WASHINGTON, June 23 -- The Washington Legal Foundation issued the following news release:
The U.S. Supreme Court today issued a decision that will make it much more difficult for plaintiffs' attorneys to get securities fraud lawsuits certified as class actions. In a victory for Washington Legal Foundation, the Court agreed with WLF that a defendant is entitled to rebut the presumption that all stockholders rely on every statement made by a publicly traded company by proving at the class certification stage that a challenged statement did not impact a stock's price. The decision overturned the ruling below and many other appeals courts, which had barred defendants from introducing such rebuttal evidence until trial.
In a stock fraud suit, a plaintiff must show that he purchased the defendant corporation's stock in reliance on the defendant's misrepresentations. However, in a 1988 decision, the Supreme Court adopted the "fraud-on-the-market" theory, under which the price of a widely traded stock is presumed to reflect every statement made by the issuing corporation. A purchaser who buys at market price is thus presumed to have relied on the fairness of that price and on the accuracy of all a corporation's public statements. Without such a presumption, it would be impossible for plaintiff shareholders to meet the class requirement that common issues of fact predominate over individual purchasing factors, and securities fraud claims would have to be litigated individually.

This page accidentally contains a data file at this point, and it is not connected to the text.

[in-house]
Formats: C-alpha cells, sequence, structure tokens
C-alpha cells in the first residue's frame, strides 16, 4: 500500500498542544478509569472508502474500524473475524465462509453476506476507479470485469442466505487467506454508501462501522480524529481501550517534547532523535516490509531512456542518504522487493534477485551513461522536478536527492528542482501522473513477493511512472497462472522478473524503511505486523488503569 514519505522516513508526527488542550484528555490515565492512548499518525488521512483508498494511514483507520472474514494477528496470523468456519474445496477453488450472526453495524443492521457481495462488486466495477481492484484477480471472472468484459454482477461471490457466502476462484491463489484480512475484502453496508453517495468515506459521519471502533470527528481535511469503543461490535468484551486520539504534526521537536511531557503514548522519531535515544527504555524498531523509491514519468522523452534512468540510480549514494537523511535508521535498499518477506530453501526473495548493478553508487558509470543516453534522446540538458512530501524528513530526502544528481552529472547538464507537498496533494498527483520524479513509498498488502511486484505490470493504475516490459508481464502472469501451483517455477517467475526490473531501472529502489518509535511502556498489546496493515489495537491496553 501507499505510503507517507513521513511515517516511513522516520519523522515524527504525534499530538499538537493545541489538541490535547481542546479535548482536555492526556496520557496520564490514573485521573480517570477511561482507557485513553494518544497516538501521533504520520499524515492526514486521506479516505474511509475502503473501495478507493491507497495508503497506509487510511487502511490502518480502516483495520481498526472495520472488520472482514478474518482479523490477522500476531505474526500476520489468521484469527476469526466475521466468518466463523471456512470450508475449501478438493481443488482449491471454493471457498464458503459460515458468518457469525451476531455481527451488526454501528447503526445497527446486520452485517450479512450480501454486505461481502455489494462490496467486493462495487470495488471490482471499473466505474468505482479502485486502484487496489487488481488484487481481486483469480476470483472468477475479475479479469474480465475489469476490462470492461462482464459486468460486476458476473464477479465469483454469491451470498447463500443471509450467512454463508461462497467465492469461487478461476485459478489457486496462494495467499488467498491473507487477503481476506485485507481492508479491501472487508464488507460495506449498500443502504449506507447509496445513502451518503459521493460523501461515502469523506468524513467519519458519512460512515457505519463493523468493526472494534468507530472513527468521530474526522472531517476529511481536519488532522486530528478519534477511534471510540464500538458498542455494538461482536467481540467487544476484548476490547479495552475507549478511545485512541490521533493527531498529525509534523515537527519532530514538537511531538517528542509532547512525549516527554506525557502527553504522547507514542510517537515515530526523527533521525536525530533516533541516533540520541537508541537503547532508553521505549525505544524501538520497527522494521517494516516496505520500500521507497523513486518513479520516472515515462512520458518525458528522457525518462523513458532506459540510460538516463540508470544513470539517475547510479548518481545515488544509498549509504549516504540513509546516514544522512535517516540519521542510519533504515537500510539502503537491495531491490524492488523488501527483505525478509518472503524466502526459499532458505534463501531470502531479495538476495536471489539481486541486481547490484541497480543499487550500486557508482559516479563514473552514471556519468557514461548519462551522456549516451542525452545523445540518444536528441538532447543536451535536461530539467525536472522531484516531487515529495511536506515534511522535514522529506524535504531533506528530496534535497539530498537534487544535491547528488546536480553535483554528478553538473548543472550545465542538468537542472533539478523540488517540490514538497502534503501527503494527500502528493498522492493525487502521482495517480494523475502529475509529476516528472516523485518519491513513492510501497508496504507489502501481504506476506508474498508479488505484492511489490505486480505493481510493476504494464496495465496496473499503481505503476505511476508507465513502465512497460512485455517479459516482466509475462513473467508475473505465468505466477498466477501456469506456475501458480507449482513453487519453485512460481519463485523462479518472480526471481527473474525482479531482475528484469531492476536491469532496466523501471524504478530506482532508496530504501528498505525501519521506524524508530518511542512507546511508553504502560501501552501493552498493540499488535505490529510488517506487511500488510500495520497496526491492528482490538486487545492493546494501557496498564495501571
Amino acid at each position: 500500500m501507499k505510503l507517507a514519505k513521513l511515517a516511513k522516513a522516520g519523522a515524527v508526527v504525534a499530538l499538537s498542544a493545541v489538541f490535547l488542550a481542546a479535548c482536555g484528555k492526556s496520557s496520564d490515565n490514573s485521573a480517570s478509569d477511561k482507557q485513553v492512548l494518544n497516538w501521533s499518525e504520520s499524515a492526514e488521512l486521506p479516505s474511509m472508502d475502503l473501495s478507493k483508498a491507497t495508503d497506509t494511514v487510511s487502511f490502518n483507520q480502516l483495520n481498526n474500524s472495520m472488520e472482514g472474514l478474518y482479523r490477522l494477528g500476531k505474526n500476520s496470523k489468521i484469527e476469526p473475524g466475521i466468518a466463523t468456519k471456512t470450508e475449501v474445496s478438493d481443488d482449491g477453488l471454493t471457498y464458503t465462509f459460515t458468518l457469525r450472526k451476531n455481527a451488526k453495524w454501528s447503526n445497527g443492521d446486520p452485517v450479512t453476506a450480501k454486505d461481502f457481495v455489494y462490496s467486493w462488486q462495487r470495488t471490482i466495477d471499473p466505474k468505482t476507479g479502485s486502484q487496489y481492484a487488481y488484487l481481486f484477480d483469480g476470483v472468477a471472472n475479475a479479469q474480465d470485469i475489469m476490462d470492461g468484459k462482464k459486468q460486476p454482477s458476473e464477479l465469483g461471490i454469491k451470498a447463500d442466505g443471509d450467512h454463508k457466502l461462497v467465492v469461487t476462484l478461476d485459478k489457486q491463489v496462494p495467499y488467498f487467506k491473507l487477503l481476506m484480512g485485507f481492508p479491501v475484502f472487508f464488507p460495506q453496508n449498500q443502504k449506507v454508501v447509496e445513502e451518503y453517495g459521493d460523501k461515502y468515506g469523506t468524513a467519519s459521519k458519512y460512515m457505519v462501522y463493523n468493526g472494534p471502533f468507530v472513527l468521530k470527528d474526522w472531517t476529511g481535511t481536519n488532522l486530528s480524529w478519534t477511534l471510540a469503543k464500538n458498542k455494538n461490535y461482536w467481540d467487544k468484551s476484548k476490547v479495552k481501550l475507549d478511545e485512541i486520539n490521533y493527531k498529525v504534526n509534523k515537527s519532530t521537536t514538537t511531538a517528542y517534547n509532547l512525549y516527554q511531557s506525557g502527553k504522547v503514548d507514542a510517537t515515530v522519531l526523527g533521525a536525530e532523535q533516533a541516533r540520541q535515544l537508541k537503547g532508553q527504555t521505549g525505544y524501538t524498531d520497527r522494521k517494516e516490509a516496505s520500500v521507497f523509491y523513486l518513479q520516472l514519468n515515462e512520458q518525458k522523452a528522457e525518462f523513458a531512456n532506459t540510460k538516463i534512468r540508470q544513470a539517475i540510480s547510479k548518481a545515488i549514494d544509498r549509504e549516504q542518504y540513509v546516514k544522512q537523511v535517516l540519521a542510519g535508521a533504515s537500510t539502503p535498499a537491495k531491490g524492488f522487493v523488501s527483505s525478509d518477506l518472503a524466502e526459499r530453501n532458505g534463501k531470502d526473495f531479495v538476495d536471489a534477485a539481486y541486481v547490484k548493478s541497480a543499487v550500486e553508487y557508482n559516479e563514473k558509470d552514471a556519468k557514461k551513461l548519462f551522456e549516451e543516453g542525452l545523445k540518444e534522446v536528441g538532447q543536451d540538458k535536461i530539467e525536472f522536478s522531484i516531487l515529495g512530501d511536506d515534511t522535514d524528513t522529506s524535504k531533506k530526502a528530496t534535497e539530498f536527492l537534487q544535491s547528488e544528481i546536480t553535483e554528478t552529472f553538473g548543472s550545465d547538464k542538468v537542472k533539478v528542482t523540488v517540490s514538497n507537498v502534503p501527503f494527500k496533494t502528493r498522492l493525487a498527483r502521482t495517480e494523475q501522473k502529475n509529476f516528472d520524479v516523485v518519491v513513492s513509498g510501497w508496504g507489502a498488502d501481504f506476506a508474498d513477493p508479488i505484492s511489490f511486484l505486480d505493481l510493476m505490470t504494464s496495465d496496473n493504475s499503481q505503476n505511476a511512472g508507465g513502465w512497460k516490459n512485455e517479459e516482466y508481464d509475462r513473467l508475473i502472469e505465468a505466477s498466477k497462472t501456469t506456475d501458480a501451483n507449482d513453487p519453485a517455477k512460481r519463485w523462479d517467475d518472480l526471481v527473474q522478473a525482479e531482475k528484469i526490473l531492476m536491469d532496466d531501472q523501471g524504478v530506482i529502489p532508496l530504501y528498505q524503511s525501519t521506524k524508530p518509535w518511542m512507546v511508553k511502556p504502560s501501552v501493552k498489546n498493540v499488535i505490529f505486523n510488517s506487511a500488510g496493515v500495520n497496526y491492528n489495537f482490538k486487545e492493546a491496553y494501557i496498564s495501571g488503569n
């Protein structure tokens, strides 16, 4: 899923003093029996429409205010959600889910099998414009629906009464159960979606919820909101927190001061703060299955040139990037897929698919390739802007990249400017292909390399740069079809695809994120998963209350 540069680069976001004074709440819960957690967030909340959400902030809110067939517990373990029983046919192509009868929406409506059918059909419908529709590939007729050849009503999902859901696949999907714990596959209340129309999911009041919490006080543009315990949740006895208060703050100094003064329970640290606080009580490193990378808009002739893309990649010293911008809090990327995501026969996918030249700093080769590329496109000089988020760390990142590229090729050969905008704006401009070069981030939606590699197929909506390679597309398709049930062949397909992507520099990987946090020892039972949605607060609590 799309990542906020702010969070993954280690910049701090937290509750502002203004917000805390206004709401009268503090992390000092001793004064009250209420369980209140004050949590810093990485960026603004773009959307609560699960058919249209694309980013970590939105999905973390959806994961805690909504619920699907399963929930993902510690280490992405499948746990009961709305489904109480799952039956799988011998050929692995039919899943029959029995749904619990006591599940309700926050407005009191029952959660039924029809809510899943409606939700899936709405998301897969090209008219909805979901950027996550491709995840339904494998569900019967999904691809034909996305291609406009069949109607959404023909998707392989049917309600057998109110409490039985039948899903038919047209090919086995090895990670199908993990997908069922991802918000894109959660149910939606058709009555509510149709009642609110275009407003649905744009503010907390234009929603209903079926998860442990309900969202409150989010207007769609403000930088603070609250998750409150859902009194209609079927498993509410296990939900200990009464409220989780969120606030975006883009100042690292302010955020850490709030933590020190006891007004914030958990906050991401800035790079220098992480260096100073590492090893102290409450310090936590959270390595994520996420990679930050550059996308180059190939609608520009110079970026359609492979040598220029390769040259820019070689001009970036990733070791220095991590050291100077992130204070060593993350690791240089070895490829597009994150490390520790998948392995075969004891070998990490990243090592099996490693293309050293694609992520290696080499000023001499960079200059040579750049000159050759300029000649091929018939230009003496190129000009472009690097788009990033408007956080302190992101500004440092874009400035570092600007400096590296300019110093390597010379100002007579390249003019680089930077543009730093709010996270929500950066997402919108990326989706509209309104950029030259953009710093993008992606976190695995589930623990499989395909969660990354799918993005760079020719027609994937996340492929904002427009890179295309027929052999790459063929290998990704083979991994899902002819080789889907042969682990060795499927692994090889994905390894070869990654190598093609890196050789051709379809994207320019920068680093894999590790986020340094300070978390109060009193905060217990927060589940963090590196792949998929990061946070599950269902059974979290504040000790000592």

By a 6-3 vote, the Court declined defendant Halliburton Co.'s request to rule more broadly and abolish the presumption of reliance altogether. WLF's brief was drafted with the substantial pro bono assistance of Lyle Roberts, a partner in the Washington, D.C. office of Cooley LLP. After the Court's decision, WLF issued the following statement by Chief Counsel Richard Samp: "Thanks to this ruling, defendants in securities lawsuits have finally been afforded a chance to contest class certification, by introducing evidence that an allegedly misleading statement had no impact on stock price. Until today, the presumption that every shareholder relies on every statement made by a publicly traded company was practically irrebuttable. As a result, defendants were often forced to settle even frivolous securities fraud claims to avoid the expense of defending class actions. The current system has enriched plaintiffs' lawyers at the expense of stockholders, who ultimately bear the costs yet gain little from such lawsuits."
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